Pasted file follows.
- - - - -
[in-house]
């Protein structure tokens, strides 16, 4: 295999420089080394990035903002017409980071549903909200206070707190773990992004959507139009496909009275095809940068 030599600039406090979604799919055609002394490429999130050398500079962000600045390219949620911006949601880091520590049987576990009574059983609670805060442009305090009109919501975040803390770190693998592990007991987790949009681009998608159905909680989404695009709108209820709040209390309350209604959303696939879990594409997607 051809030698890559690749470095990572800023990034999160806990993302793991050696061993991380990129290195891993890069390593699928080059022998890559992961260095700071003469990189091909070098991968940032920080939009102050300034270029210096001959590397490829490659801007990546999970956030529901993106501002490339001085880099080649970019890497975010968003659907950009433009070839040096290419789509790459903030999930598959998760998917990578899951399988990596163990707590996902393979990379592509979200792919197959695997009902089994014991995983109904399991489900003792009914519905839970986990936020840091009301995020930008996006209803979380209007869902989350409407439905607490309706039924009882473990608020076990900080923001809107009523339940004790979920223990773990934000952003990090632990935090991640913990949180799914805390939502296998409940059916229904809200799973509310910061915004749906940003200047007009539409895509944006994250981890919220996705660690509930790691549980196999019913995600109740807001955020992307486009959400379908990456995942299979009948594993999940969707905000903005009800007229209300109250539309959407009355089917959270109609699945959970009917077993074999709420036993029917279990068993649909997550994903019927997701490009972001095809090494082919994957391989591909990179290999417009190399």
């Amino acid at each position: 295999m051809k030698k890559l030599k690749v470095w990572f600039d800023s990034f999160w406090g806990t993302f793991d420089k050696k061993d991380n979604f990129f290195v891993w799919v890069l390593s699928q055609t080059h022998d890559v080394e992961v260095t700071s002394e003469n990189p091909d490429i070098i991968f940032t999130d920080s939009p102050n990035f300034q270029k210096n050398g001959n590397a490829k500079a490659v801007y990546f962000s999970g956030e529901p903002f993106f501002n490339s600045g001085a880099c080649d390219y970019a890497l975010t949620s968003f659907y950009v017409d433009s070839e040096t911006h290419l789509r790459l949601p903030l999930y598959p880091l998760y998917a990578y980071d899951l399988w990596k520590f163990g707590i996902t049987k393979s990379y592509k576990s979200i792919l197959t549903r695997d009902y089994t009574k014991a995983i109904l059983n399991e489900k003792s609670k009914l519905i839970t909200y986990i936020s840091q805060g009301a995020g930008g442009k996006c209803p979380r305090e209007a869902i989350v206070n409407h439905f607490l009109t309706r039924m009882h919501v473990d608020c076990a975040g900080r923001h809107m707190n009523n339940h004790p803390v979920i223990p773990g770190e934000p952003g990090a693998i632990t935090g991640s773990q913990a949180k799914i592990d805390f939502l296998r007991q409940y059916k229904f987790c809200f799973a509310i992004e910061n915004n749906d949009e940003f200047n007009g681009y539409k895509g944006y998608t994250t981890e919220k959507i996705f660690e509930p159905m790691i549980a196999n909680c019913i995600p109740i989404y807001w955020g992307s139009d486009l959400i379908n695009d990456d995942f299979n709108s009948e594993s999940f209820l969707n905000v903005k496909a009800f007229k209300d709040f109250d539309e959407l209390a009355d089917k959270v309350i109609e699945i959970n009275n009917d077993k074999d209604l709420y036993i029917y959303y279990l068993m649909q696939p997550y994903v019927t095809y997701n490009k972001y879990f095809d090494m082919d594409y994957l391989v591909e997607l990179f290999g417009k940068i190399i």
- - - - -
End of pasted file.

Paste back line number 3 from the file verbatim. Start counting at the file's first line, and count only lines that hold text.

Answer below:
């Amino acid at each position: 295999m051809k030698k890559l030599k690749v470095w990572f600039d800023s990034f999160w406090g806990t993302f793991d420089k050696k061993d991380n979604f990129f290195v891993w799919v890069l390593s699928q055609t080059h022998d890559v080394e992961v260095t700071s002394e003469n990189p091909d490429i070098i991968f940032t999130d920080s939009p102050n990035f300034q270029k210096n050398g001959n590397a490829k500079a490659v801007y990546f962000s999970g956030e529901p903002f993106f501002n490339s600045g001085a880099c080649d390219y970019a890497l975010t949620s968003f659907y950009v017409d433009s070839e040096t911006h290419l789509r790459l949601p903030l999930y598959p880091l998760y998917a990578y980071d899951l399988w990596k520590f163990g707590i996902t049987k393979s990379y592509k576990s979200i792919l197959t549903r695997d009902y089994t009574k014991a995983i109904l059983n399991e489900k003792s609670k009914l519905i839970t909200y986990i936020s840091q805060g009301a995020g930008g442009k996006c209803p979380r305090e209007a869902i989350v206070n409407h439905f607490l009109t309706r039924m009882h919501v473990d608020c076990a975040g900080r923001h809107m707190n009523n339940h004790p803390v979920i223990p773990g770190e934000p952003g990090a693998i632990t935090g991640s773990q913990a949180k799914i592990d805390f939502l296998r007991q409940y059916k229904f987790c809200f799973a509310i992004e910061n915004n749906d949009e940003f200047n007009g681009y539409k895509g944006y998608t994250t981890e919220k959507i996705f660690e509930p159905m790691i549980a196999n909680c019913i995600p109740i989404y807001w955020g992307s139009d486009l959400i379908n695009d990456d995942f299979n709108s009948e594993s999940f209820l969707n905000v903005k496909a009800f007229k209300d709040f109250d539309e959407l209390a009355d089917k959270v309350i109609e699945i959970n009275n009917d077993k074999d209604l709420y036993i029917y959303y279990l068993m649909q696939p997550y994903v019927t095809y997701n490009k972001y879990f095809d090494m082919d594409y994957l391989v591909e997607l990179f290999g417009k940068i190399i």